Hubble's Heavenly Snow Globe

Hubble's Heavenly Snow Globe

The stars in the ball cluster Messier 79 strongly resemble a snowstorm in a snow globe. Photo taken by the Hubble telescope

It seems that the Hubble Space Telescope managed to capture a real blizzard in space. In reality, you see the stars of the M79 globular cluster (NGC 1904), 41000 light-years distant from us. Lives on the territory of the Hare.

Globular-type clusters are groups of millions of stars bound by gravity. M79 has approximately 150,000 stars packed on a plot of 118 light-years. Here live the most ancient stars of our galaxy, whose age reaches 11.7 billion years.

Most of these clusters are clustered around a galactic center with a cylindrical axis. But the M79 location is set almost on the opposite side of the sky, and the neighborhood has a higher density of stars. There is an assumption that M79 is in a dwarf galaxy merging with the Milky Way. In the Hubble image, sun-shaped stars are marked in yellow. The red ones are bright giants representing the final stages of stellar existence. Blue - ancient objects that burn helium.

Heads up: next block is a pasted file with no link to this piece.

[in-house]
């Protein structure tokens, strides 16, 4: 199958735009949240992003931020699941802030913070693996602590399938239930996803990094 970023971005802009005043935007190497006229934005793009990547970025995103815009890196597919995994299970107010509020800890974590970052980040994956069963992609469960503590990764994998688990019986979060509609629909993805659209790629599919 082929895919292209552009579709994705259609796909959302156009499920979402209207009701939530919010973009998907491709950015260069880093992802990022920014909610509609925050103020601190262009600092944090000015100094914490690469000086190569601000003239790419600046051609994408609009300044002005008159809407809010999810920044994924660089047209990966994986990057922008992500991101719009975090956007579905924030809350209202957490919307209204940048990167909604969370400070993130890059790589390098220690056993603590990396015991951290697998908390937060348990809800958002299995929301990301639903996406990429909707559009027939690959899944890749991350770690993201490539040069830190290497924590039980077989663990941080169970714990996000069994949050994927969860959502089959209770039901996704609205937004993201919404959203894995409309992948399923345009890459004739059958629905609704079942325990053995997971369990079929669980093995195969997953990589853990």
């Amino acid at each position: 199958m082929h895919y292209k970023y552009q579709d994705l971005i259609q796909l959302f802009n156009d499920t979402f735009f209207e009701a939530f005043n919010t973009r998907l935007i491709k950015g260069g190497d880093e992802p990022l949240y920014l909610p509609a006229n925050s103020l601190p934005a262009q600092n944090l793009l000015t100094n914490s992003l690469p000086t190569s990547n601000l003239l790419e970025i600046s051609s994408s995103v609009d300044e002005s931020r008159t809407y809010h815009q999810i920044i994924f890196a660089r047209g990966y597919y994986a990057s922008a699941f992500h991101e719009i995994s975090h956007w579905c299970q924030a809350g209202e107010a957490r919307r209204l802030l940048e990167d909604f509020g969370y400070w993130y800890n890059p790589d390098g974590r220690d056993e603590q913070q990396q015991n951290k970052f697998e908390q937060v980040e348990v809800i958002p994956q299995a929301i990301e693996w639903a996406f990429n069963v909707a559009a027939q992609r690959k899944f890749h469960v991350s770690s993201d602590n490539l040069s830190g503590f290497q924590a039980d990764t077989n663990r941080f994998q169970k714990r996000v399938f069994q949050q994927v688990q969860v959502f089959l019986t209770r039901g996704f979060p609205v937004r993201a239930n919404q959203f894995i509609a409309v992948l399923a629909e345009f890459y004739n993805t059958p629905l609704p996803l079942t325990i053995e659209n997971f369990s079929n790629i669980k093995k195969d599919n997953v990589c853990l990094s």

Blue marked "blue backward". These are unusual stars that glow like children's red-hot objects. Formed by the merging of stars in binary systems or in a collision in a crowded core.

Star cluster in 1780 found Pierre Mechen, who informed Charles Messier about it. After 4 years, William Herschel resolved the stars and described the object as a globular cluster. For images used data obtained in 1995 and 1997.

Comments (0)